Thursday, March 4, 2010

Going around, coming around

It’s been a couple of weeks of long drives home. With back-to-back girls and boys post-season basketball filling the calendar, the members of the Star Courier’s two-person sports staff have needed to stretch ourselves kind of thin in order to cover as much basketball action as possible. As the “non-editor” member of the staff, it’s meant the longest drives have generally fallen to me. That’s only fair, because editor Mike Landis often has needed to both cover a game, take pictures and write a story, and also get back to the paper in time to put it all together into the sports pages you pour over the next morning. For both of us, though, it’s meant a series of “on-the-fly” stories and pictures that need to get to the Star Courier as quickly as possible. For me, especially with a crazy-early weeknight deadline, it has meant finding a WiFi hot spot or some other internet connection, so I can transmit stories and pictures via email, a not-often-easy task in some of the smaller burgs I’ve traveled to. But while I’ve been pretty lucky at finding a source and electronically filing my stuff, there’s always a bit of angst regarding another portion of the information waiting to be received at the paper.
The stats.
For many sports fans, the statistics that go into the box scores on page 2 are what it’s all about. In a couple of cases, that’s all taken care of, with stat-king Jerry Salisbury providing the info on Kewanee boys basketball and, in football, the Star Courier’s Rocky Stufflebeam keeping track of the Titans. But for much of the rest of the time, we’re at the mercy of the athletic directors and coaches of the teams we cover, who forward the contents of the official scorebook our way via fax or email. That’s sometimes tougher than it sounds, for a variety of reasons. And for me, it’s a prime example of that old saying: “What goes around, comes around.”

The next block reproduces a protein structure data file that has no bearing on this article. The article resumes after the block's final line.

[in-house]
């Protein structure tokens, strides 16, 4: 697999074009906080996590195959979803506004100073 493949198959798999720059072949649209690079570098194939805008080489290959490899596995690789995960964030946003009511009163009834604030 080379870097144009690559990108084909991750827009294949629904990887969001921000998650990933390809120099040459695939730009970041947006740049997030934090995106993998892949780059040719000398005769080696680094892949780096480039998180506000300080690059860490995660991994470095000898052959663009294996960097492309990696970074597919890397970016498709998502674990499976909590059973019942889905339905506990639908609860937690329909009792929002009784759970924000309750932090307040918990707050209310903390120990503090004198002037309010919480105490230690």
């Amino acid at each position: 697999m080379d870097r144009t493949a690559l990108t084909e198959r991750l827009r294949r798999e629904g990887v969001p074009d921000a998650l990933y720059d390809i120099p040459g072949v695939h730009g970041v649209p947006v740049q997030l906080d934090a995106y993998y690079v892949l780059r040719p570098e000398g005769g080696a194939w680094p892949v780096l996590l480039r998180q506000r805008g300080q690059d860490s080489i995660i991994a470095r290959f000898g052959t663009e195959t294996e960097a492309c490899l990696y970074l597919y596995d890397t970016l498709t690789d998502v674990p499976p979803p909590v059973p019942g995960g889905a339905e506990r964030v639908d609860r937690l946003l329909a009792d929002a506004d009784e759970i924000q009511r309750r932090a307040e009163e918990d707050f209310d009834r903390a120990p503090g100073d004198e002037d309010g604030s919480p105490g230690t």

You see, once upon a time, I was the guy who handled--and submitted--the stats.
It was the winter of my sophomore year in high school. I had blown out my knee in football that season and was still hobbling around--on and off crutches--as I waited to see if it would get better. I didn’t know it then, but the injury, despite surgery and extensive rehab, would never allow me to play contact sports again. But at the time, I was just looking for something to do while I waited. I was used to being busy with football, wrestling and baseball, so I guess I looked a little lost.
The varsity basketball coach, who was one of my football coaches, too, took some kind of pity on me and made me an offer.
“How’d you like to keep stats for us?” he asked.
It sounded better than using the time to catch up on my algebra, so I became a member of the support staff for the Galva High School basketball team.
There are a lot of back-stories that go along with that experience, of course. Chief among them is my memory of the time the head manager, the late Jon Johnson, and I missed the bus home because we were “looking for towels” (manager-speak for talking to cheerleaders when we were supposed to be getting the equipment packed up.) You can only imagine the reaction by the coach and our parents when that misdeed was discovered, but those stories will have to wait for another time.